COVID19, Food & Nutrition Security, and Gender Equality

Photo by: CARE

This blog was originally published on Agrilinks

How women, gender equality, and social norms are critical to recovering from the COVID19 crisis — and building back better.

The World Food Program says that the number of people facing food crisis will likely double as a result of COVID19. A combination of disrupted markets, lack of international trade, lower travel, and mobility restrictions are going to impact people’s ability to grow, buy, sell, or prepare the food they need to stay healthy. By the end of 2020, 265 million people are likely to face starvation.

These numbers are dire, and the picture for women is worse. Women already bear the brunt of hunger. 60% of the hungry people and 76% of displaced people in the world are women and girls. Women-headed households are the most likely to suffer from food crisis. Add that to the incredible burden COVID19 is putting on women, rising rates of GBV, and the other gender implications of COVID19, and the potential impacts are staggering.

Women are also a core part of the solution. They are leaders, innovators, farmers, caretakers, and saleswomen who can help solve this problem. Investing in women works. CARE’s research shows that every $1 we invest in a woman farmer turns into $31 of benefits to herself, her family, and her community.

For women to further unleash their leadership, we need to transform the social norms and barriers that stand in their way as they respond to crises, feed their families, influence markets, and negotiate a better future. Laws, assumptions, data gaps, and traditional gender roles all put additional barriers on women’s ability to respond to crisis. If global responses to COVID19 perpetuate those inequalities—such as by releasing gender blind data about food security and COVID19—we will lose the chance to build back inclusively and equitably.

This review examines how COVID19 will especially challenge women and their food and nutrition security. It also shows women can be a part of the solution if they have a seat at the table and a greater voice in decisions.

Women grow food

Women are a key—and yet often invisible—part of our food systems. Women are 43 % of the farming workforce in developing countries. More than 60% of employed women in sub-Saharan Africa are working in agriculture—for half the wages men make. How is COVID19 challenging women growing food?

  • Increasing the burden of care: Even in a regular year, women are already working 1.5 times more hours a day than men are. Caring for children, collecting water, preparing food, cleaning house—women do 76% of that unpaid care work. COVID19 is increasing women’s caregiving burdens because children and the elderly are at home more and women are much more likely to be caring for the sick. That extra time makes it challenging to spend the time they need on farming, and productivity will suffer. All guidance must aim to reduce burdens on women’s time and encourage men to share the caregiving burden.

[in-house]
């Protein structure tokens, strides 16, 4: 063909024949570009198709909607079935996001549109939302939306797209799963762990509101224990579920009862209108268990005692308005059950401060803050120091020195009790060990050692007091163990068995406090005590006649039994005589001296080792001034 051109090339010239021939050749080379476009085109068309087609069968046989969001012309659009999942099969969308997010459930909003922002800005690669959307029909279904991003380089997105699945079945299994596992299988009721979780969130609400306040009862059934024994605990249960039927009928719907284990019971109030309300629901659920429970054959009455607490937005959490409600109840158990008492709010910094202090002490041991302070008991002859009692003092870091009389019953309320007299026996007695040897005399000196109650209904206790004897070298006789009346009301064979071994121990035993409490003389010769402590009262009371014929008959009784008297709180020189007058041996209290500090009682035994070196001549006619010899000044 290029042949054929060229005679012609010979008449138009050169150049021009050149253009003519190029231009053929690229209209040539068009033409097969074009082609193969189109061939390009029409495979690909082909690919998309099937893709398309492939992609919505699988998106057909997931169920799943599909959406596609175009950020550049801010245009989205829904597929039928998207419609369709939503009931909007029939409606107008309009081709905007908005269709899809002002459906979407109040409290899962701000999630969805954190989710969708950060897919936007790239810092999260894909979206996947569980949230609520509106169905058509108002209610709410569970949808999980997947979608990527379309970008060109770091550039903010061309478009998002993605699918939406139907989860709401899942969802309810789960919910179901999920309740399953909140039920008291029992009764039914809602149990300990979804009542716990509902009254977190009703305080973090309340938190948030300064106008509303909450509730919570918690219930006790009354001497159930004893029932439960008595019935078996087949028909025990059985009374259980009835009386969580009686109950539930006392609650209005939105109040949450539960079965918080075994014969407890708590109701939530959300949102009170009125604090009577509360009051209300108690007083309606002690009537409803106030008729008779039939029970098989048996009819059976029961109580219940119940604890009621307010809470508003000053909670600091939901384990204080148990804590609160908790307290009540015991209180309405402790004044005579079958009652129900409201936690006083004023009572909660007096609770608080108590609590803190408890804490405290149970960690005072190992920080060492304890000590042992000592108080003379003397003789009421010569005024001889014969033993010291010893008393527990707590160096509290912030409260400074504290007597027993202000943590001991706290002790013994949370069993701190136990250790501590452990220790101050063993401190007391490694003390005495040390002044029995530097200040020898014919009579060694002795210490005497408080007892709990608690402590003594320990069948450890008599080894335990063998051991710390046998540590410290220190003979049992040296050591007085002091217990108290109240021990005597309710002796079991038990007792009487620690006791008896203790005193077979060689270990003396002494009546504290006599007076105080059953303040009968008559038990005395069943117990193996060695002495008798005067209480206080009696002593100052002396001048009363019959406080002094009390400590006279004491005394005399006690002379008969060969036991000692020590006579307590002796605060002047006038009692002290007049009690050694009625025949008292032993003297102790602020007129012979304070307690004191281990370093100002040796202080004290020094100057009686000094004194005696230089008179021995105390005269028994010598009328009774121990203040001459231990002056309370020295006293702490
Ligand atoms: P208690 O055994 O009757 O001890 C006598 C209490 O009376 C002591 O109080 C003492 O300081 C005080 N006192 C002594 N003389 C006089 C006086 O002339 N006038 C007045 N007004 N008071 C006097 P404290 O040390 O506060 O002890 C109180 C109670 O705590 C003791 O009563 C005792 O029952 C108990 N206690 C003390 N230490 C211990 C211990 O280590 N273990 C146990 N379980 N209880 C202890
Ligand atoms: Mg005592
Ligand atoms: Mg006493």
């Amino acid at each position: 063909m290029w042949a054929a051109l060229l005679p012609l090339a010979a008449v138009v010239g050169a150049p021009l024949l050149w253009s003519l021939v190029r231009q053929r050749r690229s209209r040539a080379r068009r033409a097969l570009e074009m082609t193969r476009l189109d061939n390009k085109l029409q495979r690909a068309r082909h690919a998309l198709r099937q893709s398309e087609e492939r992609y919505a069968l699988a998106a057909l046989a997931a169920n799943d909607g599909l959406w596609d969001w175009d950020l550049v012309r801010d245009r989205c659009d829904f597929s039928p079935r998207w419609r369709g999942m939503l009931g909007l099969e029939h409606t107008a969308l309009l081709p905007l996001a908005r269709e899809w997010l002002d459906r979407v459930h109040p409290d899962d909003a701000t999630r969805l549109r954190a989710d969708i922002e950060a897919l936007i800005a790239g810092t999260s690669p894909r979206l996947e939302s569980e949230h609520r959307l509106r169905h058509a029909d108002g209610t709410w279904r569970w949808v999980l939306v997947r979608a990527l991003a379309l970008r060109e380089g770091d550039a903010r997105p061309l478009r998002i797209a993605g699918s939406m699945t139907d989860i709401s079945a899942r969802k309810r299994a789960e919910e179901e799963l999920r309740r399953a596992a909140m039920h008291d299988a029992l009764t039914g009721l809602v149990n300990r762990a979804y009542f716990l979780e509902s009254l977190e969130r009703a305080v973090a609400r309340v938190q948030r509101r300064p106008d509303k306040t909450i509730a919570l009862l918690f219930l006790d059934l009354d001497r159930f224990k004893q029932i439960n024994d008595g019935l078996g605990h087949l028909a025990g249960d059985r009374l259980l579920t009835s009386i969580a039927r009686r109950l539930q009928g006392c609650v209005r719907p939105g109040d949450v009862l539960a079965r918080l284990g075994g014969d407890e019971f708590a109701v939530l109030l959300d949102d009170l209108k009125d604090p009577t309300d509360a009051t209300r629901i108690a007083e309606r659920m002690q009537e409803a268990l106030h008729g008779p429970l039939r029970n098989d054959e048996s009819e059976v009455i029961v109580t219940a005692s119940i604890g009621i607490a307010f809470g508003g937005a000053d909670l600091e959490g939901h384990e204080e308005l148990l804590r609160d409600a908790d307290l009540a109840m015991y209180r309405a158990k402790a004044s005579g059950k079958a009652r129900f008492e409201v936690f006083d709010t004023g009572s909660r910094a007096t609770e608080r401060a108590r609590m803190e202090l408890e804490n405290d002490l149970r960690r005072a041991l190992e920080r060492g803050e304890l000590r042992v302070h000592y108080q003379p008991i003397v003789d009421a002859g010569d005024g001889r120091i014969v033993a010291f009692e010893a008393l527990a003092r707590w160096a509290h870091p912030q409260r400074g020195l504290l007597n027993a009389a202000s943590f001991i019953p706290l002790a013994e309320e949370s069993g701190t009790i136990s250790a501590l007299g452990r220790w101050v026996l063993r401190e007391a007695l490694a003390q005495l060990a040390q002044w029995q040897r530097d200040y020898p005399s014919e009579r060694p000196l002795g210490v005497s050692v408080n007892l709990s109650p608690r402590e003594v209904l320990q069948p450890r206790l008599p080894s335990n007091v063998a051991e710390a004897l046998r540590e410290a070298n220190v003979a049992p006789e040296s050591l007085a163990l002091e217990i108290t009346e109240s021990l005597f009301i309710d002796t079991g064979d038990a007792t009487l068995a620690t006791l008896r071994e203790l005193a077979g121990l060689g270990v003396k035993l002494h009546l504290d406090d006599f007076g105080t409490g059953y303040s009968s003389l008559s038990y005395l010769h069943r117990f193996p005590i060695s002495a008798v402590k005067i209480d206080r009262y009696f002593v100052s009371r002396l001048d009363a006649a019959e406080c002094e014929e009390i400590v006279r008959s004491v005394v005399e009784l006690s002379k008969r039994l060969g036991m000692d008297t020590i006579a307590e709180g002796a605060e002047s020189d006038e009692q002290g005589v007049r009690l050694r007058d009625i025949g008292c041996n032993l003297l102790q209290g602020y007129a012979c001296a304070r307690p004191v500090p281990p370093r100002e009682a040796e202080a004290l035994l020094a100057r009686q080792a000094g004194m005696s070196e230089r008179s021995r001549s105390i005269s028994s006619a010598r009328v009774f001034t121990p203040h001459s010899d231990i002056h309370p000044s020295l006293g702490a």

• Reducing access to information: Many women rely on informal, person-to-person networks to get access to information. COVID19-related mobility restrictions and social distancing are compromising this kind of information sharing. As agriculture extension services move to digital platforms to accommodate social distancing, women will get left behind in the widening digital divide. Globally, 327 million fewer women have access to smartphones than men. In Sub-Saharan Africa, only 58% of women own a mobile phone compared to 71% of men. Men are more likely to control radios and other means of communication. Access to technology is not gender neutral, and we must not assume this in guidance, advisories, and response plans.
  • Closing access to markets: Normally, women’s lower access to resources means they produce 20-30% less than men do. COVID19 is likely to widen that gap. As markets close and cross border trade deteriorates with COVID19 quarantines, women struggle to access the seeds, tools, and fertilizer they need to plant crops this year. In addition to the challenges men face, mobility restrictions and caregiving burdens make it harder for women. When input prices rise, women—who already have lower incomes—will get priced out of the market for seeds, tools, and labor before men do. It is imperative that our guidance, investments, and technical support do not neglect this reality.

Women buy, sell and prepare food

Globally women do 85 – 90% of the cooking. They also do most of the grocery shopping. Women invest more of their money in buying food than men do. In most contexts, women are also almost entirely responsible for child nutrition. Cooking and feeding the family are often considered to be a profound part of a woman’s worth; that’s why standard questionnaires about GBV ask if it is acceptable to hit a woman who has burned the food. How is COVID19’s impact on food systems likely to have a bigger impact on women?